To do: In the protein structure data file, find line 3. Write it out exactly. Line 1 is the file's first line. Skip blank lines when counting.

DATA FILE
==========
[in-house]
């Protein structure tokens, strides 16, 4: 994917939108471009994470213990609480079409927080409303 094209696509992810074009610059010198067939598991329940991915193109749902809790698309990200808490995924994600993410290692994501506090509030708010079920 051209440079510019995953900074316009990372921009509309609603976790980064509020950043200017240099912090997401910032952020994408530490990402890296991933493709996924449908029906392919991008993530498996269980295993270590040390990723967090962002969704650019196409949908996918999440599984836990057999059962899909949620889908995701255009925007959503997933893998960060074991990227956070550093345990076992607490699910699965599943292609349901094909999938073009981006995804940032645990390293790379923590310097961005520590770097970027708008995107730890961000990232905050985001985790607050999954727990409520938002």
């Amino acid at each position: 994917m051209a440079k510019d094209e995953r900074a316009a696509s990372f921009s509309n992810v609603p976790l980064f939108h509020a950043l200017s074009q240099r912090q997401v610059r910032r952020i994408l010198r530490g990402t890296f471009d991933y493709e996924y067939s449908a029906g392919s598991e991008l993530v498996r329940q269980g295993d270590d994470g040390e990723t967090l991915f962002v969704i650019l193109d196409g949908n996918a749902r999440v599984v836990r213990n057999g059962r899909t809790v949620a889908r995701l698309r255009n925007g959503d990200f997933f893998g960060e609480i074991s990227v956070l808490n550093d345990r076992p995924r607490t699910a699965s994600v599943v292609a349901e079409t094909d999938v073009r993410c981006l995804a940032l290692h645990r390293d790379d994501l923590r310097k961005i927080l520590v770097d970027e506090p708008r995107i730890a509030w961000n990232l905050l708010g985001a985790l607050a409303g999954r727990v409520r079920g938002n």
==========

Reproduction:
């Amino acid at each position: 994917m051209a440079k510019d094209e995953r900074a316009a696509s990372f921009s509309n992810v609603p976790l980064f939108h509020a950043l200017s074009q240099r912090q997401v610059r910032r952020i994408l010198r530490g990402t890296f471009d991933y493709e996924y067939s449908a029906g392919s598991e991008l993530v498996r329940q269980g295993d270590d994470g040390e990723t967090l991915f962002v969704i650019l193109d196409g949908n996918a749902r999440v599984v836990r213990n057999g059962r899909t809790v949620a889908r995701l698309r255009n925007g959503d990200f997933f893998g960060e609480i074991s990227v956070l808490n550093d345990r076992p995924r607490t699910a699965s994600v599943v292609a349901e079409t094909d999938v073009r993410c981006l995804a940032l290692h645990r390293d790379d994501l923590r310097k961005i927080l520590v770097d970027e506090p708008r995107i730890a509030w961000n990232l905050l708010g985001a985790l607050a409303g999954r727990v409520r079920g938002n």